Basic Soldering Instructions

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Having basic soldering skills will help you adapt many toys/appliances and make switches for use by individuals who have disabilities.  This handout provides general information about the tools used for soldering, the basic steps for soldering, and possible solutions for common soldering problems.

What is Soldering?

Soldering allows you to join electrical parts together to form an electrical connection, using a molten mixture of lead and tin (solder) with a soldering iron.  For assistive technology projects, most of your soldering will involve connecting wires to jacks or plugs.  The soldering iron melts solder onto the joint between the wires and jacks/plugs to hold them securely in place and ensure that power can flow through. 

Don’t let the word “electrical” scare you!  You’ll only solder switches, toys, or appliances that use batteries.  You should never solder anything that uses electricity from a wall outlet!

Basic Materials:

Protected work surface for soldering

Soldering iron – 15 to 25 watt (Radio Shack #64-2070 or equivalent)

Standard 60/40 rosin-core solder (Radio Shack #64-009 E or equivalent)

22-gauge 2-conductor speaker wire (Radio Shack #278-1385 or equivalent)

Wire stripper

Masking tape

Scissors

Needle-nose pliers

Damp sponge

1/8” mono jacks or plugs, as described in the next section

Standardization of Jacks and Plugs in Assistive Technology:

The assistive technology industry uses a standard system for putting jacks and plugs on switches, toys, and appliances.  If you follow the accepted procedure, your homemade equipment will always plug in nicely with other components without the use of adapters.

1/8” female inline mono phone jack (Radio Shack #274-333)

Female jacks are used on toys, appliances, and battery interrupters.  1/8” is the standard size.

      

1/8” male mono phone plug (Radio Shack #274-286)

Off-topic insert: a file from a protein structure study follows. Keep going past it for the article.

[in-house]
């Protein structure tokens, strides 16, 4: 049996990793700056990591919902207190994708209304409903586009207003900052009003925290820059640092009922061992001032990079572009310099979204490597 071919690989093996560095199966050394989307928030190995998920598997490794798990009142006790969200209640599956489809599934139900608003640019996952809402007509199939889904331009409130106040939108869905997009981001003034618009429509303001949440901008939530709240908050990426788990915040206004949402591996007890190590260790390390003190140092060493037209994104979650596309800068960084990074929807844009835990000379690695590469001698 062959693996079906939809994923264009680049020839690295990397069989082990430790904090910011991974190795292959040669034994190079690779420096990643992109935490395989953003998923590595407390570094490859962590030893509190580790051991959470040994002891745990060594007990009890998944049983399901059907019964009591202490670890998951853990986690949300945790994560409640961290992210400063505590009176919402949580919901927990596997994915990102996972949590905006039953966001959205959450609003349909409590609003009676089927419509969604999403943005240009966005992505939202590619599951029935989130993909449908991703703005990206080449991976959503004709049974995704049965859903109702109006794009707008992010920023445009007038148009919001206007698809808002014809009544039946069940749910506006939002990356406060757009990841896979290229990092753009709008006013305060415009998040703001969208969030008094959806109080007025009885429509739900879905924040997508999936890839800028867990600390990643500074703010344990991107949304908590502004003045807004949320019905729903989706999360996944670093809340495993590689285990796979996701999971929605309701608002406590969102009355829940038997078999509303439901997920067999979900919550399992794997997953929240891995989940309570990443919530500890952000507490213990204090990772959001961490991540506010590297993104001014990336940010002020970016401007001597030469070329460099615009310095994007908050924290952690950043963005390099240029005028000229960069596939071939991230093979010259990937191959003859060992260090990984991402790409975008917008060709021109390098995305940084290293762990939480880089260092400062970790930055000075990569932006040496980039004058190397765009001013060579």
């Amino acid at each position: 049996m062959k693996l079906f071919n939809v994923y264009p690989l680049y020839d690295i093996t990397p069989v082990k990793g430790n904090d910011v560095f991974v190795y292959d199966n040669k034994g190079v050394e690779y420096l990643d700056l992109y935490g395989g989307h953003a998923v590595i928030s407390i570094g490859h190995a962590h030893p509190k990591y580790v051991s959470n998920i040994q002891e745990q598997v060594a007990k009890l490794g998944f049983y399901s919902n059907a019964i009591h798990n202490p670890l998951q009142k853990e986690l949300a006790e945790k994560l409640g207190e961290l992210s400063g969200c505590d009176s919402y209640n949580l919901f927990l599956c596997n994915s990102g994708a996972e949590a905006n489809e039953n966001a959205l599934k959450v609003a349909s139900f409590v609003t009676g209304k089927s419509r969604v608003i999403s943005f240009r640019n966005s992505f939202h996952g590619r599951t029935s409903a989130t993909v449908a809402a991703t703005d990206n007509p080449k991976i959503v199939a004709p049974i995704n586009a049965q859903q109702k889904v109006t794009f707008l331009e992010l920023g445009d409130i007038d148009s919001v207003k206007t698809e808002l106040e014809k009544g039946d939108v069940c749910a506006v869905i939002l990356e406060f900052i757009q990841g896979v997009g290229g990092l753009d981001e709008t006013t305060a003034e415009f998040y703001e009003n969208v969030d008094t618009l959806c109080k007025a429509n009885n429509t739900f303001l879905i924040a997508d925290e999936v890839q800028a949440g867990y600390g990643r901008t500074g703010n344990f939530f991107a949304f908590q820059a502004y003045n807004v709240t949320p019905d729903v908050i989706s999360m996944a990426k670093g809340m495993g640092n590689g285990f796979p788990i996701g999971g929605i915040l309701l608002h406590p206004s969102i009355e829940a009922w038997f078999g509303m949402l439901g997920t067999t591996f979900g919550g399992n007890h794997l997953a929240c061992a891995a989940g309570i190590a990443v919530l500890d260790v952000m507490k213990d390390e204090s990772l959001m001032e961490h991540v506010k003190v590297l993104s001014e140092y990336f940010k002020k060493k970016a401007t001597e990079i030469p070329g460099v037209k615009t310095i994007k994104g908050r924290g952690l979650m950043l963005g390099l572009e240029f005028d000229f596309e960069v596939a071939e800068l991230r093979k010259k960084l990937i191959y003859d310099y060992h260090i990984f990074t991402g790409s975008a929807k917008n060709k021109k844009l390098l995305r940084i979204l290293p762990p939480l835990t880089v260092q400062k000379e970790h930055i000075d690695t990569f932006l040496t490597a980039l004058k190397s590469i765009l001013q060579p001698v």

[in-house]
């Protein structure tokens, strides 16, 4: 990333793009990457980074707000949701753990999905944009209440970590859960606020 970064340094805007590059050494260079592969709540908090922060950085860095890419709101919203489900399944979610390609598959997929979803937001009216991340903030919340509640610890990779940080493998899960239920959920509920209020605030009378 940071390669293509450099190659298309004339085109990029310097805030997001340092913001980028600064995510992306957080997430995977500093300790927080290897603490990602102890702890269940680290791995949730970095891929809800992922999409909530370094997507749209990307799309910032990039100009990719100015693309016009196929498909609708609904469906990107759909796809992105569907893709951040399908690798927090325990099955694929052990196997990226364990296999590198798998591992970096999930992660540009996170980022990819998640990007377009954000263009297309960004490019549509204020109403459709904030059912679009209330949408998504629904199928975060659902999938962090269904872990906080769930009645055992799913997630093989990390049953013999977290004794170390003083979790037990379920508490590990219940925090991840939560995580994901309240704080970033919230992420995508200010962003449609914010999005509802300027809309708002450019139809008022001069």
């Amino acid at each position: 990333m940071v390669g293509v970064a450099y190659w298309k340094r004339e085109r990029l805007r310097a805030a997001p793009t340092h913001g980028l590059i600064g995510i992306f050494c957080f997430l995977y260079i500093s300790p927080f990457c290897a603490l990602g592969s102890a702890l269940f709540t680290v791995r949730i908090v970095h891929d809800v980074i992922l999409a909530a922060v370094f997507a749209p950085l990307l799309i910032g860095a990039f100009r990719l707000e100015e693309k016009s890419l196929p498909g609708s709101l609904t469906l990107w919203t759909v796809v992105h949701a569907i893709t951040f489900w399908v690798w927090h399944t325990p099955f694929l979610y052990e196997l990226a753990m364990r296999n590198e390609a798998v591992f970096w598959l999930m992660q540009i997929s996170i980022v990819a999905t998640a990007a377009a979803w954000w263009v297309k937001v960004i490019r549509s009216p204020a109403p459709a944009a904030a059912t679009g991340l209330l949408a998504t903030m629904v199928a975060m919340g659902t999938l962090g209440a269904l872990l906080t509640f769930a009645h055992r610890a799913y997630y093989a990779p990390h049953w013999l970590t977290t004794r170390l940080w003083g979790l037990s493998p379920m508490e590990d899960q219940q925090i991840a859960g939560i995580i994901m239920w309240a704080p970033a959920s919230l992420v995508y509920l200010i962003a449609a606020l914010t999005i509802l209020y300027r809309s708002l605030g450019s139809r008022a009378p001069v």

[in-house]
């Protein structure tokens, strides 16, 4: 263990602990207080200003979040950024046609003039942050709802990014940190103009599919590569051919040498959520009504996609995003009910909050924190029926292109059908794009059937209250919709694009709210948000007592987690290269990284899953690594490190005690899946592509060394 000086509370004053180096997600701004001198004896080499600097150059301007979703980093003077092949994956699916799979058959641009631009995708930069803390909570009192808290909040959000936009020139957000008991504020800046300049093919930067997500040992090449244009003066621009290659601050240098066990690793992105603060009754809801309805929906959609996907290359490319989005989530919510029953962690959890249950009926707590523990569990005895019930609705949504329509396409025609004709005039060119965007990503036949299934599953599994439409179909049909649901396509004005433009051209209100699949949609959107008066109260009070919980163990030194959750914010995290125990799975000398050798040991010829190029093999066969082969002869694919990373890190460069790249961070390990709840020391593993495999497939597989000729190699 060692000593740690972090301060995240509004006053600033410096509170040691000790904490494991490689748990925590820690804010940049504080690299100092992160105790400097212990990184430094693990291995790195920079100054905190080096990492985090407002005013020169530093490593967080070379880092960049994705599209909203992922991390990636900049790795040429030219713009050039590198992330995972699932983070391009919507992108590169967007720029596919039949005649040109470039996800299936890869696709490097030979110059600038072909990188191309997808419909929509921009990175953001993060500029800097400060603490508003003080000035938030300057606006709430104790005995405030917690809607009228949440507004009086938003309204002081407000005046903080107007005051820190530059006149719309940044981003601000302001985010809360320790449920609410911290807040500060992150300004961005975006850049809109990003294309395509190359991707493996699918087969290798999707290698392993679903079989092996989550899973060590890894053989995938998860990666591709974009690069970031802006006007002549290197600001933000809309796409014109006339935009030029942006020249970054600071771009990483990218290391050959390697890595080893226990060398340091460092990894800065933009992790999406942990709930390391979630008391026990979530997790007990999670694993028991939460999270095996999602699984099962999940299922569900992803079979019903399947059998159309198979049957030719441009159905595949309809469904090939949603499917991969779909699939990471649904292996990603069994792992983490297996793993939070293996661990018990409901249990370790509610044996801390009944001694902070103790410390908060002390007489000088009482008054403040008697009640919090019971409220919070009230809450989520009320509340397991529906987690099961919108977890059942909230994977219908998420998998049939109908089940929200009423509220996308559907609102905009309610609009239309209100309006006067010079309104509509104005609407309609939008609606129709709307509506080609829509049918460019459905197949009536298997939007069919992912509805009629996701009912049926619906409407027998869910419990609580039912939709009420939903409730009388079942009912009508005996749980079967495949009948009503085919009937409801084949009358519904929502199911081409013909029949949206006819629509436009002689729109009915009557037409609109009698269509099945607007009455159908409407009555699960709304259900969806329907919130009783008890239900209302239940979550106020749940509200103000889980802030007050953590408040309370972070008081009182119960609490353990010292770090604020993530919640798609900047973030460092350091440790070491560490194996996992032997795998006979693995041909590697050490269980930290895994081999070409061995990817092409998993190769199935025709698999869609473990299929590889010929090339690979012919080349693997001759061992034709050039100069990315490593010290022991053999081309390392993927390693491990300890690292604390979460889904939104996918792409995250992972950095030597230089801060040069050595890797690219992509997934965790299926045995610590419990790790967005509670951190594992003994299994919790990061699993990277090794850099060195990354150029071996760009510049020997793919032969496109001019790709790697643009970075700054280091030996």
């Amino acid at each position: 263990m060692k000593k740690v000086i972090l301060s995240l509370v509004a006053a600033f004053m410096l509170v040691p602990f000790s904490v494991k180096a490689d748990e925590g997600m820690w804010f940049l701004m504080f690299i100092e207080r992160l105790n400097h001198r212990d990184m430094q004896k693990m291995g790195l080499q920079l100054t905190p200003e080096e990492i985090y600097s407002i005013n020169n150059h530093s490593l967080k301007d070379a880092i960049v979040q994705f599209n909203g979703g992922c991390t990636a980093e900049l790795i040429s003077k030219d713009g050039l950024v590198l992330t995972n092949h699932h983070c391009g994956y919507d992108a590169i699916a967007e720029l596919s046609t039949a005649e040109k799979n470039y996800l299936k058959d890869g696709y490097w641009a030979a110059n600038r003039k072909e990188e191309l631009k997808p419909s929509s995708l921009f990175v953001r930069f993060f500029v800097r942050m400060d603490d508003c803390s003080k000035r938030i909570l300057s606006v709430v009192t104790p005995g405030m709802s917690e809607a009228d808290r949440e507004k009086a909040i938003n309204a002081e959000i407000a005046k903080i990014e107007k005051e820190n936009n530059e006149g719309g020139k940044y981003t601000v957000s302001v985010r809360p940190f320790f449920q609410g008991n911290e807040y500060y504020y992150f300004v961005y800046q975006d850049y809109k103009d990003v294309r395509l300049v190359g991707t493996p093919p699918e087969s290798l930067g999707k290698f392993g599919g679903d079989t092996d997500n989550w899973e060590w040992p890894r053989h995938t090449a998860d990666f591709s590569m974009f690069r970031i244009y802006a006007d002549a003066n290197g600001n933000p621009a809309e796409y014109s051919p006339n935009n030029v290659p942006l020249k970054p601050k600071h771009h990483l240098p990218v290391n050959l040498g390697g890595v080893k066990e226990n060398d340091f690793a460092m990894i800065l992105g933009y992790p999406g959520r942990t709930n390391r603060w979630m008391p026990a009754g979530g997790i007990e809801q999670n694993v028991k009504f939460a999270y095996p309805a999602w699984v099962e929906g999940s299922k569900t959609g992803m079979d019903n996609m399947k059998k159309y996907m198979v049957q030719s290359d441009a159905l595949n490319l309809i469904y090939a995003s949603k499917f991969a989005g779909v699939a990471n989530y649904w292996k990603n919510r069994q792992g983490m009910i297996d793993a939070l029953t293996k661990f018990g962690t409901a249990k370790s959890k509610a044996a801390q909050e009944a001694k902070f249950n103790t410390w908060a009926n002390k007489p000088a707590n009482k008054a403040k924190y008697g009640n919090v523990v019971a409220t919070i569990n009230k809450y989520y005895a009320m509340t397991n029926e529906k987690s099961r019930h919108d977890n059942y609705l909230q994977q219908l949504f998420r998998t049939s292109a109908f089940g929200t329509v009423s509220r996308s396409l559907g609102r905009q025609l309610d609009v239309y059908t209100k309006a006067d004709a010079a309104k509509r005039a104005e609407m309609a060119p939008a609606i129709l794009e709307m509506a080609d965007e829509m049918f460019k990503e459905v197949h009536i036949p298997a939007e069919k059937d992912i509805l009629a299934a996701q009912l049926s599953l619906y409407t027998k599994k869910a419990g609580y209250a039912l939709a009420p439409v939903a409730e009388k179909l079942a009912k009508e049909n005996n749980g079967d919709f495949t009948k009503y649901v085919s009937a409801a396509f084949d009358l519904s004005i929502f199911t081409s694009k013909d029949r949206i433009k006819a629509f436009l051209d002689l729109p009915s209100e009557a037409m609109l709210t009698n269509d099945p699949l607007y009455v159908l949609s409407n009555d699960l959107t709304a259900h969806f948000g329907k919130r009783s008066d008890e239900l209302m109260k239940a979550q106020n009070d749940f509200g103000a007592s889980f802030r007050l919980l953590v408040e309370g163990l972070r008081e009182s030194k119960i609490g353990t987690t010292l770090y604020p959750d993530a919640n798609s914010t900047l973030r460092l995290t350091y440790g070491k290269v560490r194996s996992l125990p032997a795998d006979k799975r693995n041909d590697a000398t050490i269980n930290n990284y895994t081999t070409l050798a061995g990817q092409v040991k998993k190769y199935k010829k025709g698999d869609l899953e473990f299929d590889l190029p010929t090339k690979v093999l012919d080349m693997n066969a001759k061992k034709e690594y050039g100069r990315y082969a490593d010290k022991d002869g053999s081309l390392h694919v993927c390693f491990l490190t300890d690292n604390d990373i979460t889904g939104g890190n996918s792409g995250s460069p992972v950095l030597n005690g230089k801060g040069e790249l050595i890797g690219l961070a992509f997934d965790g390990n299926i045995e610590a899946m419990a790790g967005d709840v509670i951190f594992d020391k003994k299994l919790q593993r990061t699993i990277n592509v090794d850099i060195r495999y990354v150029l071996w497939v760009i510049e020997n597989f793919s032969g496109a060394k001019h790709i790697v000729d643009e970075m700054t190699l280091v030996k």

Male plugs are used on switches.  1/8” is the standard size.

 

Soldering Safety Precautions:

  • Always work on a protected surface.
  • Never touch the metal end of a hot soldering iron.
  • Never touch a hot component that you’ve just finished soldering.
  • Wear eye protection in case solder splatters.
  • Use rubber-handled needle-nose pliers if you need to touch components while you’re soldering them.
  • Pregnant women and children should never handle solder due to the lead content.
  • Keep hair and clothing away from the solder and iron.
  • Keep components stable while soldering by using masking tape or a vice.
  • Never solder equipment that plugs into a wall outlet. 
  • Replace soldering irons if the cords get burned or worn.

About the Soldering Iron:

The soldering iron is like a curling iron…the metal end gets hot!!  Most soldering irons need to heat up for about 5 minutes to reach the proper temperature for melting solder.  The wattage doesn’t have anything to do with how hot the soldering iron gets.  Instead, the wattage governs the size of the joint the iron can heat.  For small assistive technology projects, a 15 to 25 watt iron should be fine.

Different tips are available for soldering irons so bigger tips can be used for thick wires and very small tips can be used for very small wires and delicate circuitry.  For most switches, toys, and appliances, the standard tip that comes with your iron will be fine.  If your tip becomes very crusty, you can purchase a new one without buying a new iron. 

About the Solder:

Solder is usually 60% lead and 40% tin.  It looks like a thin, flexible wire and it melts when it touches the hot soldering iron.

                                                   

About the Wire: